The circles of women activists and protestors are closely connected; concerns are increasingly haunting all women who have advocated for gender equality in any way. “I am worried that they will torture her, and she will lead them to us,” Rahila said.

There are other brave women like Parisa, Arghawan and Rahila with significant ties to Australia who have applied for humanitarian visas.

Azadi-e Zan works with a range of women’s rights defenders who have been fleeing the Taliban. The Australian Government refuses to grant visas to people who are inside Afghanistan. Many families flee to neighbouring countries like Pakistan and Iran, where the authorities also abuse their human rights. They exhaust any savings they may have had waiting for visas to come for places like Australia.

It is likely, if they arrived on medical visas, they won’t be able to have their visas renewed after changes to Pakistan Government policies. Other visa categories are also difficult to get and incredibly expensive. They can wait indefinitely for registration with UNHCR and still receive no material or practical assistance.

Now, the interim military Government of Pakistan is undertaking widespread deportation operations, sending incredibly high-risk women’s rights defenders back to Afghanistan without a second thought.

Two such families who have been waiting for Australian humanitarian visas for years include Benafsha Bahar* and Zainab Hussaini*.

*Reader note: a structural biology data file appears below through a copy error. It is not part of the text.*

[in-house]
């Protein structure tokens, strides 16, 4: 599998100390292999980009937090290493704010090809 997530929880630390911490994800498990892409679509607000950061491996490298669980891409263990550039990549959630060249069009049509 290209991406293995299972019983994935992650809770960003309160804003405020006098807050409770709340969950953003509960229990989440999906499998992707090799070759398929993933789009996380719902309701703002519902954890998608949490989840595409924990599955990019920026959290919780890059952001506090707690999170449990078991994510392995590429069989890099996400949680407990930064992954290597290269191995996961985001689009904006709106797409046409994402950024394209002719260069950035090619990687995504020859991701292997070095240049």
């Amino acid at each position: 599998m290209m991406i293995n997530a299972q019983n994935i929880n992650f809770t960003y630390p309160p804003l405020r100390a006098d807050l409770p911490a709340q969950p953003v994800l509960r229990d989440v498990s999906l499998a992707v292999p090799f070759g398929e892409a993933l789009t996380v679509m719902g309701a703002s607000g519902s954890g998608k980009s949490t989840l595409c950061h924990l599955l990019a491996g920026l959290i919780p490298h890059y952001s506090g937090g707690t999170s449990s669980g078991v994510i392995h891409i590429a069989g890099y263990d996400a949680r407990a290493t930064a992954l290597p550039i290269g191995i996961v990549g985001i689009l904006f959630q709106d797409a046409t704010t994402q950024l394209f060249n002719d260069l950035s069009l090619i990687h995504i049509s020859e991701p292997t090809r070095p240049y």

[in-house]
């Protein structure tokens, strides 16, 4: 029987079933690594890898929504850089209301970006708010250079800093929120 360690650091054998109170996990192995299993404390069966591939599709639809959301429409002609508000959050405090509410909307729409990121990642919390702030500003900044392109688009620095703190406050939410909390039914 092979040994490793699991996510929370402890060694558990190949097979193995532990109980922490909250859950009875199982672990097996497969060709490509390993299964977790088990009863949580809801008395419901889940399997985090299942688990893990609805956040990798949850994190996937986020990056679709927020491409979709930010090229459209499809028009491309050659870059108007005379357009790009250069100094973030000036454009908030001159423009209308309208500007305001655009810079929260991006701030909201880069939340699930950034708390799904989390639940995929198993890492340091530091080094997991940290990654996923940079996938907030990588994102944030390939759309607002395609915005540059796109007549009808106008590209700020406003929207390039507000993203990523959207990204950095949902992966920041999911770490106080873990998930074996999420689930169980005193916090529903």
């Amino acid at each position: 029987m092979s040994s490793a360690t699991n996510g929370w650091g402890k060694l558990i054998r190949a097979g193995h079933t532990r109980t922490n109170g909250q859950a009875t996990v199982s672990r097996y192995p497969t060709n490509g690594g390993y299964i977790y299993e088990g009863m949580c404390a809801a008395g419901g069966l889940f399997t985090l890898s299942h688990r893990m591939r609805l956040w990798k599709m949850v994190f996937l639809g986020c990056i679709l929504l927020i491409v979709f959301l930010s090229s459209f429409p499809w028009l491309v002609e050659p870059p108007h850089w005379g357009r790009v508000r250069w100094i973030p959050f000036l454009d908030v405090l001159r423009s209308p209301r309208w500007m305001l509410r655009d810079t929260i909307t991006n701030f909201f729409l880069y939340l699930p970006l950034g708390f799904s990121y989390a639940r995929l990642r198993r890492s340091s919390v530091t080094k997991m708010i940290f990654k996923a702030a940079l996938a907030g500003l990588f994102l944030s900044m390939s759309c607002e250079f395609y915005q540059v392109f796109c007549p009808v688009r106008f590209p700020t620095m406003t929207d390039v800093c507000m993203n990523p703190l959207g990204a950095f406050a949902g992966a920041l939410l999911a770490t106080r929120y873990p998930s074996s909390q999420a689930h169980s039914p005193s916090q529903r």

Benafsha was a law professor at Al-Bironi University and ran a pro bono family law clinic helping women escape domestic violence. She experienced specific direct threats from the Taliban when she helped a woman escape an abusive marriage to a Talib. Now she, her husband and children are waiting for the Pakistan police to return to their door and send them back to the Taliban.

 

Zainab, 18, is a young activist involved in the Australian Sisterhood Program, connecting young Australian and Afghan women for cross cultural exchange and to discuss the advancement of women’s rights. Zainab worked in her school as an environmental activist since 2016 and attended street rallies protesting the Taliban and the Hazara genocide. She has participated in a range of workshops, including with the Afghan Women’s Network, on gender equality and girl’s education.

  • Picture at top: Parisa Azadeh holds a sign that says: “Stop violence against women”. Photo: Zolfa Behnia from 8 am Daily. Posted with permission. 

Susan Hutchinson is the Executive Director of Azadi-e Zan, a new NGO helping Afghan women’s rights defenders since the fall of Kabul. She lives with a chronic disabling illness. Before becoming ill she was the Civil-Military Advisor for the Australian Council for International Development. Susan continues to focus her energy on women’s experiences of conflict and is currently undertaking a PhD on women, peace and security at the Australian National University’s Coral Bell School.

Zahra Karimi is a women’s rights activist from Afghanistan. She has worked as the executive director of Her Afghanistan an NGO with a network of over 5000 women, a leader and a teacher at Ustad Rabbani University. She was evacuated to Melbourne in August 2021, and she has been working as a researcher currently completing a legal report on gender and sexual based violence in the Afghan National Army and an activist in exile since.